WHO - Consumer buying behaviour

The buying centre roles:

Initiator Influencer Decider Buyer User

eg mother neighbour sister father child

WHERE - Supermarket buying Tricks of the trade:

Entrance on LHS / layout / pattern & lighting Fresh foods at entrance + selective lighting Bakery smells pumped in Essentials maximum distance from entrance, dispersed & not at eye level Wider aisles slow speed, narrow faster Music slow tempo slows shoppers down High margin goods hi profile positions/ more space /slow trolley speed

WHAT - Home shopping motives

Next Directory: reasons for using:

1. Hassle free shopping Convenience 2. Getting the right item working women 3. Transaction efficiency 4. Wide range Price/recreation full time mothers 5. Best buy 6. Recreational experience 7. Incentive/added value
Greenland and McGoldrick 1990

Key characteristics: derived demand Decision Making Unit > complexity risks / more rational .. Strict criteria negotiation economies of scale/reciprocal buying cooperation on product development

WHO - Organisational buying behaviour

The buying centre roles: Initiator Influencer Gatekeepers Decider/approver Buyer User in the organisation

Organisational buying behaviour - case study:

Division of global chemical co Supplies raw material Wants to expand customer base Needs to understand buying process

100 respondents involved with supplier selection Europe Americas Asia


75% decision made in conjunction with others Mean no of key decision makers = 4 Most frequently mentioned job functions:
Production Purchasing Research and development Quality control Product testing Technical support Product supplier approval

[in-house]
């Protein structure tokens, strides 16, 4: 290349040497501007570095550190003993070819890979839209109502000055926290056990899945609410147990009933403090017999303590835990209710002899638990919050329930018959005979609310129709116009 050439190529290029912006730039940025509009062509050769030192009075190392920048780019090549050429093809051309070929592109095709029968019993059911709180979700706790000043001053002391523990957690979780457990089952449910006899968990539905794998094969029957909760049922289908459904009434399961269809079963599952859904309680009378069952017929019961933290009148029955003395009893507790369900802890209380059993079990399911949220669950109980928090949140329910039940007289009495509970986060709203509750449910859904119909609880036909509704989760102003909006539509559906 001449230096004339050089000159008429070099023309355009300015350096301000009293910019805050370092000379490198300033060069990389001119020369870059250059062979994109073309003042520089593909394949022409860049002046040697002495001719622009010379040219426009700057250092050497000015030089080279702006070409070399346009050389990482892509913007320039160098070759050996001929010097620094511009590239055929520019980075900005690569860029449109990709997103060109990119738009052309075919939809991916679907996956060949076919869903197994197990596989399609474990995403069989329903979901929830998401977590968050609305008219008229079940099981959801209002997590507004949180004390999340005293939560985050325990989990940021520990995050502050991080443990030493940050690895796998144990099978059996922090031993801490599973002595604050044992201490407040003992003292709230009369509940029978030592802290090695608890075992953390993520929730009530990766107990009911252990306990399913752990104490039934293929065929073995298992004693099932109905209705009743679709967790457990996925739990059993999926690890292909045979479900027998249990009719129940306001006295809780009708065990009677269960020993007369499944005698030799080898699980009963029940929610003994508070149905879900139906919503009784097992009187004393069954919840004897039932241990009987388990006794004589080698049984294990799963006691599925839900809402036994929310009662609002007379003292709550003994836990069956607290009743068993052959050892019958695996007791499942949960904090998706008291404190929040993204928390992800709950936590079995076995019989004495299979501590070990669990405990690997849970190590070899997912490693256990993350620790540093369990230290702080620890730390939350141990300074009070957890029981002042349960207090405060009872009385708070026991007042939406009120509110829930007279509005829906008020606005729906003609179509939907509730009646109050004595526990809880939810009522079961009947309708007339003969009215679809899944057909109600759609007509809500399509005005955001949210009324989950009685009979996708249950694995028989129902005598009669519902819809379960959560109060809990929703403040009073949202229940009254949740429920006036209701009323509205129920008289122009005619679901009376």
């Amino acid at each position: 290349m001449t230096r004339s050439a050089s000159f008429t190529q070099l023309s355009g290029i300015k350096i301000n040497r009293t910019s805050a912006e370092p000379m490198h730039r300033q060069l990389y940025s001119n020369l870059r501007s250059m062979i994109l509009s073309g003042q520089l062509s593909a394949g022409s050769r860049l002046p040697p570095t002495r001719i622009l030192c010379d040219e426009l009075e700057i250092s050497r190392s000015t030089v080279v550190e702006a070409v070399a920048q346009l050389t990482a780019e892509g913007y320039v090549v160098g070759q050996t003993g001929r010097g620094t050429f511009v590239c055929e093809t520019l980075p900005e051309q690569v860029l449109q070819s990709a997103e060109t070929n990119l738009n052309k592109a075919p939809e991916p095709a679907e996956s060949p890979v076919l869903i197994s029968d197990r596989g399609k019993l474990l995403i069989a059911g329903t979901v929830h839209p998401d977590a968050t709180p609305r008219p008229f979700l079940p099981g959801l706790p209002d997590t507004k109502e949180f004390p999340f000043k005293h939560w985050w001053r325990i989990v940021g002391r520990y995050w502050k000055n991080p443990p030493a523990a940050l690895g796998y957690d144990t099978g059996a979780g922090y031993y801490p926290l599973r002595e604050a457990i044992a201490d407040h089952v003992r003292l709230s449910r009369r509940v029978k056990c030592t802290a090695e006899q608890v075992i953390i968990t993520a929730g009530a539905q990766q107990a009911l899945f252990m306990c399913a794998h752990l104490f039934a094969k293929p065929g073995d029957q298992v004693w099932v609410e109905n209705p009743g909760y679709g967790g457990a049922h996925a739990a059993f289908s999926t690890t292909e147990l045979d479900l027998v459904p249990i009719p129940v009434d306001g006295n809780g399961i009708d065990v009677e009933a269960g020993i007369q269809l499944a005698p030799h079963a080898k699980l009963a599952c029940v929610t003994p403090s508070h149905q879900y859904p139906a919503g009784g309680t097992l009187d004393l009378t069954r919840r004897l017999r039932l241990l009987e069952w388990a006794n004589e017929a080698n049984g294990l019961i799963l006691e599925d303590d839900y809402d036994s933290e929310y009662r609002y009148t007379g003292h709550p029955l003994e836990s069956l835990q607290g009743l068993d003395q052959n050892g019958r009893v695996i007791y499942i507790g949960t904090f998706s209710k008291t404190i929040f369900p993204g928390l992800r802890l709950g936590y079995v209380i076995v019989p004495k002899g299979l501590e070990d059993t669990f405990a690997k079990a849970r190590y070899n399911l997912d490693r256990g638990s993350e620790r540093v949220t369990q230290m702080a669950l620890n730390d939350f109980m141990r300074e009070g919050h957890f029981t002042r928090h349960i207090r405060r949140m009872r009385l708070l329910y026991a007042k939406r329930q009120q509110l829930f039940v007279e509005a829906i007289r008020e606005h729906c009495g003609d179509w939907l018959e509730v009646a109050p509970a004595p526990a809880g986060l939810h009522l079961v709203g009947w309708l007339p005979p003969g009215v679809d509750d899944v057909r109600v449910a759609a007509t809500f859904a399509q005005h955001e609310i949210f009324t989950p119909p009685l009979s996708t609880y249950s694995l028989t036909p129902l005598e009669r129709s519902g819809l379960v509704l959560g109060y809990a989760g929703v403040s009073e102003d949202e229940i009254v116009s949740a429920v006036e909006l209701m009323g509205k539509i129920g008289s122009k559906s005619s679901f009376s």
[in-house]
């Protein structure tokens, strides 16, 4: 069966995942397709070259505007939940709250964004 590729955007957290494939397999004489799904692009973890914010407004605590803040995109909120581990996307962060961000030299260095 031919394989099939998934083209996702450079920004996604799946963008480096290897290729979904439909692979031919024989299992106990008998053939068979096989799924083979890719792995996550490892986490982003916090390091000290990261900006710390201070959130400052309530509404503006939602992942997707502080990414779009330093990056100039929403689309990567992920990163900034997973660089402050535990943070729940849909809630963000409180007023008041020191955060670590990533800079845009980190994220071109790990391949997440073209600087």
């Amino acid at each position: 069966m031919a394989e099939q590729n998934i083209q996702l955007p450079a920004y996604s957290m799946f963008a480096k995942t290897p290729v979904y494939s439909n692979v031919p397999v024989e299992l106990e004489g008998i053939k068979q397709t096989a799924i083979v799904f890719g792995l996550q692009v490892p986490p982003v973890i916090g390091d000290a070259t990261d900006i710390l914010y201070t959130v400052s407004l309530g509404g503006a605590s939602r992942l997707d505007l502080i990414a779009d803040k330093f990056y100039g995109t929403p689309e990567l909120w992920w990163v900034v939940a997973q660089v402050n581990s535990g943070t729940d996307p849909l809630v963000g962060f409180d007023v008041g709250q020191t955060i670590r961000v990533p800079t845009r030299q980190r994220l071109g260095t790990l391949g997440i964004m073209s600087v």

Involvement with suppliers

Negotiating best value Product testing/approval Quality assurance Making up/deciding order


80 75

50 0 20 40 60 % Yes 80 100

Base: 100

Additional products/services supplied

1/2 buy other products/services from suppliers
ADDITIONAL SERVICES Research & technical back up/support Product development support Product testing support Testing to European or intl standards Environmental advice testing None of these Cos n=100 40 32 30 25 23 12

DMU information sources

Most frequent sources:
Experienced representatives Colleagues The Internet Specialist/trade magazines/directories Conferences

Key areas for improving/enhancing communication

More frequent communication/updates Personal visits

WHAT Key reasons for main supplier

Its a trade off between low prices, value for money. Theres a limit on technical performance and provided they meet that we go for the cheapest.
Top ten attributes ranked in order of importance 1. Being reliable 2. Meeting the specifications (i.e., consistent) 3. Delivery accuracy 4. Having reliable sales representatives 5. Rapid response to queries 6. Having technically knowledgeable sales reps 7. Being flexible in approach (price, prod, etc.) 8. Performance e.g., adhesion/flexibility/ strength 9. Being open to negotiation on price 10. Regular updates on new products and services


Identify key individuals involved Information needs/requirements Design most effective product/service mix

Necessity to understand customer behaviour Appreciate stages in buying decisions Understand major factors influencing consumer/organisational buying behaviour

Marketers who understand buyer behaviour: design more effective marketing programmes give increased customer satisfaction